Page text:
Kongos on the Cutting Room Floor

Categories: Outtakes

KONGOSBackOfVan.jpg
Tokoloshe Records
Kongos
See also: Kongos are Huge in South Africa. Is Phoenix Next?
See also: The Serene Dominic Show: Kongos Tear it Up

Back and forth banter that didn't find its way in this week's New Times article on Kongos finds its way to you now, courtesy of Up On the Sun.

Among the topics open for discussion: sweaty ceilings, South Africa race relations, Enrique Inglesias. Wait...Enrique Inglesias?

Up on the Sun: Lyrically this album almost divides down the middle into being songs about leaving and coming home. Since all four of you write the songs, who's all for leaving and who's for coming home? Show of hands!

Jesse: If the song is about friends or going home, it's Johnny, if it's about wanderlust it's Dylan or me, and if it's fucking sardonic and condescending, it's Danny.

Yeah Danny, what's with all the sardonic and condescending songs? Like "Kids These Days" -- did you really have a teacher that moaned about kids and their cellphones and cassette tapes?

Danny: No, I was just trying to point up someone who was out of touch, but now that I think of it, cassettes are sort of cool with hipsters aren't they? No?

I still think a band should put their album out on an Edison cylinder - it would be the height of hipness at the merch booth--round, metallic and unplayable!

Jesse: Or maybe we should put out our album on piano rolls!


"We just wanted to make sure we were rejected by [every major label] at least once so that if we do make it, we can do the story everyone else does.

-- Johnny Kongos


Even better. Yep, no getting around it, you have put out Lunatic the old fashioned way. Around the time of the first album, though, there was still a sense of doing things the old fashioned way in terms of trying to get a major label's interest. That mindset's all gone now.

Johnny: That mindset was when we released our first EP, around 2005, 2006. When we released the first album ourselves, that was 2007, right around the time things were changing drastically. You could still do it the old fashioned way.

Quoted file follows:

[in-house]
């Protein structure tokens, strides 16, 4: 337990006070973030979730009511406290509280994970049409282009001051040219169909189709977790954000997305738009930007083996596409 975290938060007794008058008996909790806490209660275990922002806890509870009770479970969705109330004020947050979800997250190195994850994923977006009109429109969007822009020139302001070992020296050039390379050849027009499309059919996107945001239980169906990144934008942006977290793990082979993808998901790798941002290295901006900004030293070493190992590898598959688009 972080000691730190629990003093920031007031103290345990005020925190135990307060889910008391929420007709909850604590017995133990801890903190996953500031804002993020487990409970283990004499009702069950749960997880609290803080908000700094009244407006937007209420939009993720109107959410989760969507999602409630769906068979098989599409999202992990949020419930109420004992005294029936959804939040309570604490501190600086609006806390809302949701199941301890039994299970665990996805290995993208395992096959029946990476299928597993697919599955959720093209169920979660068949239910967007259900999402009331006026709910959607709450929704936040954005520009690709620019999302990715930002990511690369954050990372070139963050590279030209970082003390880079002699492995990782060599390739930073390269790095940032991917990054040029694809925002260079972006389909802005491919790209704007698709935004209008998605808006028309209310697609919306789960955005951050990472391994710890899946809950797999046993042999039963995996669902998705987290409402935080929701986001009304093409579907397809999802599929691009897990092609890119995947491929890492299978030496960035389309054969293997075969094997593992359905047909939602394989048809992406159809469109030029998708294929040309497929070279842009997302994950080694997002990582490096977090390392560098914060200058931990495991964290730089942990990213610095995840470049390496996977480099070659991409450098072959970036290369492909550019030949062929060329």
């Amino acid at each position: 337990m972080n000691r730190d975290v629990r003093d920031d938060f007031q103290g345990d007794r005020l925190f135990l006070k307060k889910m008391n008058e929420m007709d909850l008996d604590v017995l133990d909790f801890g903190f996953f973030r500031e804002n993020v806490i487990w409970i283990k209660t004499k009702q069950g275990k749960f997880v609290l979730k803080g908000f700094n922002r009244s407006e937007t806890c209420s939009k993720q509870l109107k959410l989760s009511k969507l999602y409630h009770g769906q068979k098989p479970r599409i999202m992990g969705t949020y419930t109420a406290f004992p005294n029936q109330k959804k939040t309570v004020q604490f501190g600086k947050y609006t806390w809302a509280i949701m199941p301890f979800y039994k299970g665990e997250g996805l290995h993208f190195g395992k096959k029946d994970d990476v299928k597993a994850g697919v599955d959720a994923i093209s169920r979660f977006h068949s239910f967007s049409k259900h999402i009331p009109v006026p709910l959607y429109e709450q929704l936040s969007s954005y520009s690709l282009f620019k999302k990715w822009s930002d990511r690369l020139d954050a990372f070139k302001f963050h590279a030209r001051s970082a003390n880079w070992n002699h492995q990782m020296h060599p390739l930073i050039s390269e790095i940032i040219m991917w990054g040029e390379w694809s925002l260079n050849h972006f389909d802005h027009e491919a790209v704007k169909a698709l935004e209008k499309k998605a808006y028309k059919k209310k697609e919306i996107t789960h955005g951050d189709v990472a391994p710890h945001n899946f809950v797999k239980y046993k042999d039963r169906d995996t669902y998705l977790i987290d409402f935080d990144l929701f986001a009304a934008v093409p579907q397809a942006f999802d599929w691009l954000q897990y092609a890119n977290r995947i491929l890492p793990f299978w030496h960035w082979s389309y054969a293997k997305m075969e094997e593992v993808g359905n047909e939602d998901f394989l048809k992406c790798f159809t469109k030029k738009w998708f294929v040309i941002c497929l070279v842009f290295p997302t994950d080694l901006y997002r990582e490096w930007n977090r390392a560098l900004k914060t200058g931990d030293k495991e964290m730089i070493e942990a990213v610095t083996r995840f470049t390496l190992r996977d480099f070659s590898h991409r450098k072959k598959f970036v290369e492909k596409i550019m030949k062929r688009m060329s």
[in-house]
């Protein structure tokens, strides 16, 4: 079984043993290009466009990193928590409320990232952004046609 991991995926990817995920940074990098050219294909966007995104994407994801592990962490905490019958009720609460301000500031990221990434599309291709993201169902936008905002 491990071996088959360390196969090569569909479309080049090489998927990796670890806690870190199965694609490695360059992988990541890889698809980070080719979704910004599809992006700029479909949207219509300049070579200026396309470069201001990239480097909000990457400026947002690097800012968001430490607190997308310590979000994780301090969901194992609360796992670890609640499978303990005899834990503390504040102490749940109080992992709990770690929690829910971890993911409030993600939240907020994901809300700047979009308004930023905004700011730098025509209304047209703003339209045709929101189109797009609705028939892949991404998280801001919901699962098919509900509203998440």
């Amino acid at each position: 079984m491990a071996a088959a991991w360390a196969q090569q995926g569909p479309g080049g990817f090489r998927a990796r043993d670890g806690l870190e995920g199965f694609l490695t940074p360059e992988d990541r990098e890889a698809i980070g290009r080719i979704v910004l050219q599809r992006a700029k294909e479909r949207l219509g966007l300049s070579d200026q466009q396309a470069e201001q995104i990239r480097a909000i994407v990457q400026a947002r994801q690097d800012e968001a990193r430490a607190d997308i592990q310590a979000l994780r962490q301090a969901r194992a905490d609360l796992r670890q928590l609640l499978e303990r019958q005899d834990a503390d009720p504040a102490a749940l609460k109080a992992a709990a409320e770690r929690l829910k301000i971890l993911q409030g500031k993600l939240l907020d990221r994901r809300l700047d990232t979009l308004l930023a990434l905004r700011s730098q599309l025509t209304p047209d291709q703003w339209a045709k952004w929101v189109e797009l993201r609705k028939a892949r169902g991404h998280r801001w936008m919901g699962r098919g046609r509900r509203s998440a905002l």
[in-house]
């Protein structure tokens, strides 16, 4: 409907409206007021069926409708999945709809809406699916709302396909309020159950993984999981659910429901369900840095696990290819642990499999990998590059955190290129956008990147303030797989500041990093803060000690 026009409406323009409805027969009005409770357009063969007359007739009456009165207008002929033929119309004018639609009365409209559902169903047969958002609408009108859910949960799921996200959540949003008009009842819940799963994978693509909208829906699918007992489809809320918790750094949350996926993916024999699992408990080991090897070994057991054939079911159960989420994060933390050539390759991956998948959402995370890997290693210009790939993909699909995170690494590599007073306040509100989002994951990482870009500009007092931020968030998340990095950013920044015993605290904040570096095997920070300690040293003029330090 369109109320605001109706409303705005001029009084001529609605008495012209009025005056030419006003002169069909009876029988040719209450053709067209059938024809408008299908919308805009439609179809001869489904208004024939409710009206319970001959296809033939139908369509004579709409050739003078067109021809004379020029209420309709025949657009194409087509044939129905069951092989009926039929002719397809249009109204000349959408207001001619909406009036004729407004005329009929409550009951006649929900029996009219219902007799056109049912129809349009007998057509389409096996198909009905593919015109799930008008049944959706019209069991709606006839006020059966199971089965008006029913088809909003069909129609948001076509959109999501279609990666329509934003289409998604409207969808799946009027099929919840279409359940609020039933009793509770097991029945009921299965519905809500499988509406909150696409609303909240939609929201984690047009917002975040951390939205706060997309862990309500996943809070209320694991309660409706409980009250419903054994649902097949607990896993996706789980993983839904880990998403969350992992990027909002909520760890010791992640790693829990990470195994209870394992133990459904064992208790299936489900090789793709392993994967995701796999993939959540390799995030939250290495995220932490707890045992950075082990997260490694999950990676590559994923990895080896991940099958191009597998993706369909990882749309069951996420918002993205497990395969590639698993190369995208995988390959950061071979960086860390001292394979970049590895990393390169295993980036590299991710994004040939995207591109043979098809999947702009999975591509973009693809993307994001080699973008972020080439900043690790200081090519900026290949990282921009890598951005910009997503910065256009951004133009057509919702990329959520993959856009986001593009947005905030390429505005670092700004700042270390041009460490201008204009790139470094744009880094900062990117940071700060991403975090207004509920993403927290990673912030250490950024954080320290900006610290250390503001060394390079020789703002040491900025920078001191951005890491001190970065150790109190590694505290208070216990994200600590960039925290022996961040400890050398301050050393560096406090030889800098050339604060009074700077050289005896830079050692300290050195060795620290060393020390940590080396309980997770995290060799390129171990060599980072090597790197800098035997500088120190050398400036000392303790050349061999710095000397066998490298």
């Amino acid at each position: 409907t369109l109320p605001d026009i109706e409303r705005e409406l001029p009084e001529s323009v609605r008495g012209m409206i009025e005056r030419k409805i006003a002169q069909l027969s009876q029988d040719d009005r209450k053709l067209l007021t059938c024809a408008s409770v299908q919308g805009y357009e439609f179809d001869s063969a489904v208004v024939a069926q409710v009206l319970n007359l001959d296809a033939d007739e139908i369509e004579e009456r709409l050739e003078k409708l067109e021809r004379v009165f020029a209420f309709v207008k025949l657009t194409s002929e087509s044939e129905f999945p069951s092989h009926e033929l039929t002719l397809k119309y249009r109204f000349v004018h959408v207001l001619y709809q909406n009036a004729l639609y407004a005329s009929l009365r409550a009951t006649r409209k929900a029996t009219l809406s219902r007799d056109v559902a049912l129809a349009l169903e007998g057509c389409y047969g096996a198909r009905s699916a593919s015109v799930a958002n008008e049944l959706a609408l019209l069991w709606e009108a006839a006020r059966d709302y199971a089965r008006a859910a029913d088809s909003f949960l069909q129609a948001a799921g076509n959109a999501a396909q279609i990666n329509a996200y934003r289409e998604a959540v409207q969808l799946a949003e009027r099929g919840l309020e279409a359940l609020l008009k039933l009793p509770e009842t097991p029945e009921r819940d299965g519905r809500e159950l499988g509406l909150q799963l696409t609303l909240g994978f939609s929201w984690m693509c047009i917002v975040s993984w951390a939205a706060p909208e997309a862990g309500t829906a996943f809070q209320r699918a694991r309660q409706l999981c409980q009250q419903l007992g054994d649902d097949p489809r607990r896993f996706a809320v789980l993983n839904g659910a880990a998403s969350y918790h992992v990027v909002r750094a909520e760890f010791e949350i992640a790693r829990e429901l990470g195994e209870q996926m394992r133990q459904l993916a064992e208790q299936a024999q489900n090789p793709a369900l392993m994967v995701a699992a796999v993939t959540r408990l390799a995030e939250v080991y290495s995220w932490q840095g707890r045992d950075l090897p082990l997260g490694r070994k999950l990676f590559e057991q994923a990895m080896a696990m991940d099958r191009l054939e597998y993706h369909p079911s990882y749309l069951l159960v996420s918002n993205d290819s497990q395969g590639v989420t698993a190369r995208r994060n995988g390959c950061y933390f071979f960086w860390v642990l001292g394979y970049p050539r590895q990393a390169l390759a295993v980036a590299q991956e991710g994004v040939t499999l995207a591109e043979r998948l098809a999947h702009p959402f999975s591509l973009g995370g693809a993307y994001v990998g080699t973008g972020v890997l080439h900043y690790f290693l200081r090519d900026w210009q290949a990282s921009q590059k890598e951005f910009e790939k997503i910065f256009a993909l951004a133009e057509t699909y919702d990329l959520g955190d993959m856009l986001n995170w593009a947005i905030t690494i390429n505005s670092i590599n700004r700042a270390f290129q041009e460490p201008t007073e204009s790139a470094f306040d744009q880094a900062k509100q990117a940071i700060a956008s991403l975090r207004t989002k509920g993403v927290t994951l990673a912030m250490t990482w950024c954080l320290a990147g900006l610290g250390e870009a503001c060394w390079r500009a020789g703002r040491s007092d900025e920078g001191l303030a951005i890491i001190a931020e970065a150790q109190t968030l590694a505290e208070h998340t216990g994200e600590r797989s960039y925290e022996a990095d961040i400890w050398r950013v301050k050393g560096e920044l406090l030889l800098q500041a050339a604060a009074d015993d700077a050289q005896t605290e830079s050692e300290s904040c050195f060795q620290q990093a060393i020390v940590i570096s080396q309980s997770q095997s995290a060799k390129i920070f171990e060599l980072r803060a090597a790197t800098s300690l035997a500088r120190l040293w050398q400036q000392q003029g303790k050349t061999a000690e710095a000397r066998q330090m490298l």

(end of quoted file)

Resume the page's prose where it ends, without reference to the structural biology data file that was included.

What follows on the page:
Jesse: There was pretty much a consensus of "This is great but come back when you've got a touring base." They want you to do a lot of work yourself.

Johnny: We just wanted to make sure we were rejected by everyone at least once so that if we do make it, we can do the story everyone else does.

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Tokoloshe Records
Kongos, Lunatic
Yes but then the company that rejected you the most times has to sign you, the clouds part and the credits roll. But then you started releasing songs individually. A new track once a month, right?

Jesse: Yeah. It was once a month for the first month. [Laughs] That was the plan.We did the first two around a month apart and we waited two months before we did the third and two months before doing the fourth. After doing the last album, we decided we weren't going to do an album unless something started happening, so we decided to focus on individual tracks, one at a time. We probably could have gone a little quicker, [we took] one song at a [time] seeing if someone would bite.

Dylan: We just wanted to build a little buzz. What we did in Phoenix was just gave everything away. If they came to shows and signed a clipboard they got a CD and though it's still relatively small, it's much larger than it used to be. Our fan base [grows] every time we played a show.

Location Info

Crescent Ballroom

308 N. 2nd Ave., Phoenix, AZ

Category: Music


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